Nico's Pier 38
When last I visited this dockside dive north of Honolulu, it was exactly that: a hole in the wall. But Nico's great Hawaiian flavors have made it so popular that a new restaurant has appeared, plus a large seafood market that has plenty of inviting take-home dishes. Try the chicken katsu, $9.40 or furikake pan-seared ahi, $12.95. (Prices slightly higher at dinner.)
1129 N. Nimitz Highway, Honolulu; (808) 540-1377, http://www.nicospier38.com
Il Lupino Trattoria & Wine Bar
Don't limit yourself to fast food to save money; just find an upscale restaurant with a bountiful happy hour. Il Lupino, a trendy trattoria in the chic Royal Hawaiian Center, specializes in old-world Italian food. During happy hour, 4-6:30 p.m. daily, you can dine by candlelight and pay $7 for any one of five entrees or appetizers. Add house wine, $5, or beer, $4. Try the polpettone al pomodoro (giant saucy meatballs) or pizza.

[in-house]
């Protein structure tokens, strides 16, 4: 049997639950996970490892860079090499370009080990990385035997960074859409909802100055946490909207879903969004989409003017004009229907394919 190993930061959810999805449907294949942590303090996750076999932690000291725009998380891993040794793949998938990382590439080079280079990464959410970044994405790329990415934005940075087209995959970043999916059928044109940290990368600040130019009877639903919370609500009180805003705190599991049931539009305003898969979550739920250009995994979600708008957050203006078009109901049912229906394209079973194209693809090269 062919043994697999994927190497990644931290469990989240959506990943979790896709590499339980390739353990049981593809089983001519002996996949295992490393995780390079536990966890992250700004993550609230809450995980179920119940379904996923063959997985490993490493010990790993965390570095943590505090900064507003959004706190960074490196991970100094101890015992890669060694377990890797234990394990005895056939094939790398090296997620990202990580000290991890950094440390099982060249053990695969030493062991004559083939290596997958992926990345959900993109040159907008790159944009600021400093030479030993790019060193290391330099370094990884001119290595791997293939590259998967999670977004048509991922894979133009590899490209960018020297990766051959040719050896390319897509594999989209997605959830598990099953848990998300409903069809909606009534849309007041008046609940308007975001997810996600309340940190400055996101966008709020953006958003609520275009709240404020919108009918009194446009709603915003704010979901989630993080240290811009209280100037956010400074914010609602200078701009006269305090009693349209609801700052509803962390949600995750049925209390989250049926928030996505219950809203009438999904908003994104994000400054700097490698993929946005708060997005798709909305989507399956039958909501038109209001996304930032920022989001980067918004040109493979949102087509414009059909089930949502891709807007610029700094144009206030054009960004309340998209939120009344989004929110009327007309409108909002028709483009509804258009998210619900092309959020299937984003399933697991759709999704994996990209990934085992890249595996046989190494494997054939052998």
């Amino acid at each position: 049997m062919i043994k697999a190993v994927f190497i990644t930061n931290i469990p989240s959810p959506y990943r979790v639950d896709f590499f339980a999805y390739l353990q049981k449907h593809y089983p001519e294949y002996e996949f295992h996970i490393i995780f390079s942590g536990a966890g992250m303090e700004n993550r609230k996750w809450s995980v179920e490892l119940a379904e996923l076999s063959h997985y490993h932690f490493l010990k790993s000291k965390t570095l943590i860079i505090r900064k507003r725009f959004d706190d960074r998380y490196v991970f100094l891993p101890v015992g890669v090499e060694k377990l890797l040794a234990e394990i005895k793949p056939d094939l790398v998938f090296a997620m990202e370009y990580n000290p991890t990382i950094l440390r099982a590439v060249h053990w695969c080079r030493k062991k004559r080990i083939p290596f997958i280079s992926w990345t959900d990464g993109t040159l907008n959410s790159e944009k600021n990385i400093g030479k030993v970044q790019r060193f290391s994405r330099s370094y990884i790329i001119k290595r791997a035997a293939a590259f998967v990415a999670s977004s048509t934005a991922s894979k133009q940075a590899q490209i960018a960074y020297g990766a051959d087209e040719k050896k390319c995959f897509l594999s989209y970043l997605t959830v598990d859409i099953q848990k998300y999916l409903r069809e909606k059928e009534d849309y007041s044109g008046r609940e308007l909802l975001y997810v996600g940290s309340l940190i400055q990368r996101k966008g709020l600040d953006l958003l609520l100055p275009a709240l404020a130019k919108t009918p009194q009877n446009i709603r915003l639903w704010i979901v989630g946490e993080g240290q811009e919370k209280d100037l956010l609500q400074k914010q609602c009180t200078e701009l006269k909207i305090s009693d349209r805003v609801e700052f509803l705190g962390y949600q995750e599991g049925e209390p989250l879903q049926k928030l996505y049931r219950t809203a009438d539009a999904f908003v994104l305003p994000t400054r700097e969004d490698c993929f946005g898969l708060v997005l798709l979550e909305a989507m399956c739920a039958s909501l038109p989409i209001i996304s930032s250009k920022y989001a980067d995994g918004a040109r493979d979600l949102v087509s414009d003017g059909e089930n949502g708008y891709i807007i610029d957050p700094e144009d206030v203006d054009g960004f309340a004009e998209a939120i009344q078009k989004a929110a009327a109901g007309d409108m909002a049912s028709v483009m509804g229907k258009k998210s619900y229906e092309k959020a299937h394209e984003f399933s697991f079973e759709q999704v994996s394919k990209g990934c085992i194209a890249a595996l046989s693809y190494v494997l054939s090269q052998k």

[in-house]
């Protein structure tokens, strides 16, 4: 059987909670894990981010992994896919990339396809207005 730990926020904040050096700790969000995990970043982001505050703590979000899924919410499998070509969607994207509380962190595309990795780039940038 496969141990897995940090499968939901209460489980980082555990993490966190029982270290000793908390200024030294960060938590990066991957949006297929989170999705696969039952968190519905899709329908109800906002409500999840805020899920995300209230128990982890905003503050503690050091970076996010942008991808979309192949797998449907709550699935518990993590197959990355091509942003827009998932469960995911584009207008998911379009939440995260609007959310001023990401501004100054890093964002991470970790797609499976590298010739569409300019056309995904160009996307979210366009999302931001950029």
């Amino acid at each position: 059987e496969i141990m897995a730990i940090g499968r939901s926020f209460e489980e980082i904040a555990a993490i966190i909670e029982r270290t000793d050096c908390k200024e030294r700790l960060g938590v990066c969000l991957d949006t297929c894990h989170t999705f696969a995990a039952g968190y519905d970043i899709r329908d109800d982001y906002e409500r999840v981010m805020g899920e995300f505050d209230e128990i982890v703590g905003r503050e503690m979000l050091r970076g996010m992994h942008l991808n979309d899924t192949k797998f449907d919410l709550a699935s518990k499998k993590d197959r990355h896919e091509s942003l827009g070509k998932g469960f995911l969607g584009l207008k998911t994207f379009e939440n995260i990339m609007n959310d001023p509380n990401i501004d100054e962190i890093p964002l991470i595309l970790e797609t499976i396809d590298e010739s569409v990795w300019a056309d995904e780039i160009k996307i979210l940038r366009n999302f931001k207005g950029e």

Royal Hawaiian Center, 2233 Kalakaua Ave., Honolulu; (808) 922-3400, http://www.illupino.com
Chart House Waikiki
Listen to live Hawaiian music as you watch the sun set over the yacht harbor at Chart House Waikiki, a favorite with visitors and locals alike for more than 40 years. Dinner prices are beyond our reach, so be sure to arrive during happy hour (daily until 7 p.m. and 10 p.m. until closing.). Try the ahi wontons, $9.50.
1765 Ala Moana Blvd., Honolulu; (808) 941-6669, http://www.charthousehawaii.com
You can score awesome cheddar cheese and mac here, but the name actually means Modern American Cooking, served 24/7. The restaurant, in the Hilton Waikiki Prince Kuhio Hotel, offers an eclectic menu in an urban-cool environment. Try the plate-sized pancakes, $12-$14.
2500 Kuhio Ave., Honolulu; (808) 921-5564, http://www.mac247waikiki.com